NASE Supports Small Business Legislation Introduced By Sen. Merkley

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NASE Supports Small Business Legislation Introduced By Sen. Merkley

For Immediate Release: Contact:    Kristin Oberlander
(202) 466-2100
Twitter: koberlander


NASE Supports Small Business Legislation Introduced By Sen. Merkley

Bill Would Assist Small Businesses With Start-Up Expenses

Washington, D.C., July 8, 2009 -- Senator Jeff Merkley (D-Ore.) has introduced legislation, endorsed by the NASE, to encourage job creation and support small business owners by cutting taxes for the start-up costs of small businesses.

The Small Business Jump Start Act of 2009 (S. 1402) is cosponsored by Senator Lamar Alexander (R-Tenn.) and is also endorsed by the U.S. Chamber of Commerce and the National Federation of Independent Businesses.

“In this difficult economic time it is imperative that we help our nation’s newest entrepreneurs start their business off right,” said Kristie Arslan, Executive Director of the NASE’s Legislative Office. “The Small Business Jump Start Act of 2009 will greatly assist start-up ventures at the most critical time – their first year of business – and give them the financial boost they need to succeed.”

The legislation will increase the small business start-up expenses deduction from $5,000 to $10,000 and increase the threshold for the deduction phase-out from $50,000 to $60,000.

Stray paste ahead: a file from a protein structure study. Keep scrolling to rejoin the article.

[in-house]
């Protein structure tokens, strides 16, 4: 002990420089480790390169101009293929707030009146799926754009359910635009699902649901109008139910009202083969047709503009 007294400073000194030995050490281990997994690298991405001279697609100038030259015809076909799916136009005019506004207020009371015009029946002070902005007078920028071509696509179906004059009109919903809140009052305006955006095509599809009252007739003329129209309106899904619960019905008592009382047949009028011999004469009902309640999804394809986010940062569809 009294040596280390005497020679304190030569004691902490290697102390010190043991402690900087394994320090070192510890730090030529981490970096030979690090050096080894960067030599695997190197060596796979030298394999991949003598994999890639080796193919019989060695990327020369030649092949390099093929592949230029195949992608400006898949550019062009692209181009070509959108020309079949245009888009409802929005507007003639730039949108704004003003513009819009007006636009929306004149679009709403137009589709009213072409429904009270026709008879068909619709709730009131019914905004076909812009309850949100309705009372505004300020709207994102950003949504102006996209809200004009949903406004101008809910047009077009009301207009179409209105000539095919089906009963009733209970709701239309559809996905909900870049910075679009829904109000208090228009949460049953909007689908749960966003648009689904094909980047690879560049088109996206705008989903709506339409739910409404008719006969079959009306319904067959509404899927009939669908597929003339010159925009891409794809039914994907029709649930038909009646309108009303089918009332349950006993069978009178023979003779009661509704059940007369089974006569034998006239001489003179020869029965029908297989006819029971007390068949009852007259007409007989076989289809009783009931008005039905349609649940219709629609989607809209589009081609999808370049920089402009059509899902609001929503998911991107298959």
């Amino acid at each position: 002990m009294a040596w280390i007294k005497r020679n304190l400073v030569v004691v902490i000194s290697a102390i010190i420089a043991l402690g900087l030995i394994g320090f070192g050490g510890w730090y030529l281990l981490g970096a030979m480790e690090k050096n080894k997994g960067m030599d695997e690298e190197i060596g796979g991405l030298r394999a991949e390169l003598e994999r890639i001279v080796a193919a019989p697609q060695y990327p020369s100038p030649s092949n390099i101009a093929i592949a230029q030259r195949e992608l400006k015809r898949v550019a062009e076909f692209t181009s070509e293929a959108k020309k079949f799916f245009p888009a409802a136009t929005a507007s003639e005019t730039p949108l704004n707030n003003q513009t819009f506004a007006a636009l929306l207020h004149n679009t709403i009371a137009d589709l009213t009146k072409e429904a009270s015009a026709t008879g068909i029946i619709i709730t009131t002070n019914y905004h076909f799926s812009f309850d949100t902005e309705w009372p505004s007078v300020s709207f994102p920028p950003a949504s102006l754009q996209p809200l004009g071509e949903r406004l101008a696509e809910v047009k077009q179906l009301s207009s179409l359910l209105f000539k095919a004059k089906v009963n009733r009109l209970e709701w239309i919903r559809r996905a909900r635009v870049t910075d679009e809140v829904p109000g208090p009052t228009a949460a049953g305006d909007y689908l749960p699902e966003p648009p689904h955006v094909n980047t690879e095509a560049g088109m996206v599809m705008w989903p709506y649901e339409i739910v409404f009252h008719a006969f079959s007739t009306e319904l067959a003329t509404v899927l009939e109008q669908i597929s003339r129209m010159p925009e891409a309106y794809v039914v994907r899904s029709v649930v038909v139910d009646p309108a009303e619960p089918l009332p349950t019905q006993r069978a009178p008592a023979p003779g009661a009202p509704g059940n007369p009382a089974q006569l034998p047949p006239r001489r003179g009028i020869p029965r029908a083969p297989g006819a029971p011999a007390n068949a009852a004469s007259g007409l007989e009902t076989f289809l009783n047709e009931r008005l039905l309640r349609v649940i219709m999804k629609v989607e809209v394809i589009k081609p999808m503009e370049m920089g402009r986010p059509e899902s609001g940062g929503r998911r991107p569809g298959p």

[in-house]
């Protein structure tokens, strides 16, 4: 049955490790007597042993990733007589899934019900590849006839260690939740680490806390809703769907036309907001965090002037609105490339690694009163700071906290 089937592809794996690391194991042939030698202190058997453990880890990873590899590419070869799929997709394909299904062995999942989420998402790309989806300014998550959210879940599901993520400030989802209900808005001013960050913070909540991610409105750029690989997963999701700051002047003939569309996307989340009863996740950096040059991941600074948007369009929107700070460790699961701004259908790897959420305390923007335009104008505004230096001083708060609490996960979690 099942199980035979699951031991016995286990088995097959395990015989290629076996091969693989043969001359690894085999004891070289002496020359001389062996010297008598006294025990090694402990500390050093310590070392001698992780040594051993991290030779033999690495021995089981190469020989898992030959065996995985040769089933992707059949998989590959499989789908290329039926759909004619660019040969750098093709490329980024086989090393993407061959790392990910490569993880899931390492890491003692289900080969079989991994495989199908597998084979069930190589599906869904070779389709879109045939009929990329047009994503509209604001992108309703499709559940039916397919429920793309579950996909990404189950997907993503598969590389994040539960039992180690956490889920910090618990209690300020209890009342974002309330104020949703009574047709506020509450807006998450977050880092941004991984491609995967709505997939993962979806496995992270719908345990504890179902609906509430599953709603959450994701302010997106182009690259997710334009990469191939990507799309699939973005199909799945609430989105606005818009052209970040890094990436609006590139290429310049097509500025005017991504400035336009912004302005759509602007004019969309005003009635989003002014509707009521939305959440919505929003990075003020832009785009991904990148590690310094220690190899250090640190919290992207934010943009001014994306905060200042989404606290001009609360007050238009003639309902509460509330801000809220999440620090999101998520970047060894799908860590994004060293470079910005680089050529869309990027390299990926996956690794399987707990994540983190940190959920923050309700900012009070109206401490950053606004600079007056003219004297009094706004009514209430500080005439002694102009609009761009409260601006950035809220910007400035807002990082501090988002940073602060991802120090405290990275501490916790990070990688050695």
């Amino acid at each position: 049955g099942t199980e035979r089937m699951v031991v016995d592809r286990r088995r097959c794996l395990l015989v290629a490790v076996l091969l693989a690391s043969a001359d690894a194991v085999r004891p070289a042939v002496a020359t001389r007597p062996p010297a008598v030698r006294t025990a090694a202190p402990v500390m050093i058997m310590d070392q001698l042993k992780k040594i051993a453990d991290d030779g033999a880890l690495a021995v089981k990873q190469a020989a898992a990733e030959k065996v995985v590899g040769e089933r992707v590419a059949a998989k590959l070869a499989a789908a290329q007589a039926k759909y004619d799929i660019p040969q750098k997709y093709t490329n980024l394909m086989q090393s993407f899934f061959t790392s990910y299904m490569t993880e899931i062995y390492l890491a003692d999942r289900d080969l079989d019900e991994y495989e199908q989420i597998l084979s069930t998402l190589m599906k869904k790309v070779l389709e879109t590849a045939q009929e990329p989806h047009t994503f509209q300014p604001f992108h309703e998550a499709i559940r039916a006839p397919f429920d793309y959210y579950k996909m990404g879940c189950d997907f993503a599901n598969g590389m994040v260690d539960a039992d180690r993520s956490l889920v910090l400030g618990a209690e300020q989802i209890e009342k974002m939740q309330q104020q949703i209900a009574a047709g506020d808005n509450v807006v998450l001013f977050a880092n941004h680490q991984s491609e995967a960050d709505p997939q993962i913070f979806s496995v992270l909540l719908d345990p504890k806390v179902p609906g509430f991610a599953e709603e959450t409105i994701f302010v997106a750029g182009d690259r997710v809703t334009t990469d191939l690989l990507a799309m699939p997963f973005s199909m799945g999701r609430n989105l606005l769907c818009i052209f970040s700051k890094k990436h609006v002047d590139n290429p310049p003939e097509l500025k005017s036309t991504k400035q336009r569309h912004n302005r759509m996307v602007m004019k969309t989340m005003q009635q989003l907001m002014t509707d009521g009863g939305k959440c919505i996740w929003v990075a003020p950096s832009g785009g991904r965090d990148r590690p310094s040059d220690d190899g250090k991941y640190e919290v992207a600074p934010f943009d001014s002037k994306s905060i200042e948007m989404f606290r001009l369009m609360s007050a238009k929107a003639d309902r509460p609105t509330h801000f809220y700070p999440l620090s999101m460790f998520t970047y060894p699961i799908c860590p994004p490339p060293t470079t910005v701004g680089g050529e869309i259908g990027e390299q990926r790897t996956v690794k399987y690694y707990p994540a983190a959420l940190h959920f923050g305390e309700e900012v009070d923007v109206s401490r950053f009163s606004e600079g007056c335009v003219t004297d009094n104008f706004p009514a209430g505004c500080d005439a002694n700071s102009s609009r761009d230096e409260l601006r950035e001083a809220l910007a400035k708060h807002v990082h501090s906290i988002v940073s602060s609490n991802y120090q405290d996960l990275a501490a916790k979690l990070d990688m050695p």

“As our economy begins to recover, small businesses will lead the way,” Sen. Merkley commented. “One of the best ways we can encourage job growth is to help small businesses through their first year. For the majority of small business owners, the first year is the toughest. New entrepreneurs must hire employees, attract clients, start up administrative systems, and find a suitable facility. By doubling the deduction for start-up costs, this new legislation will encourage the job growth that will get our economy moving again.”

The legislation would increase the number of businesses who can claim the entire $10,000 deduction in the first year. If a new small business has over $60,000 in expenses, the first-year deduction is phased out on a dollar for dollar basis. For example, if a start-up company has $61,000 in expenses, they can take a $9,000 deduction in their first year with the remaining $1,000 spread out over the next 15 years, just as in current law. 

About the NASE
The National Association for the Self-Employed (NASE) is the nation's leading resource for the self-employed and micro-businesses, bringing a broad range of benefits to help entrepreneurs succeed and to drive the continued growth of this vital segment of the American economy. The NASE is a 501(c) (6) nonprofit organization and provides big-business advantages to hundreds of thousands of micro-businesses across the United States. For more information, visit the association's Web site at

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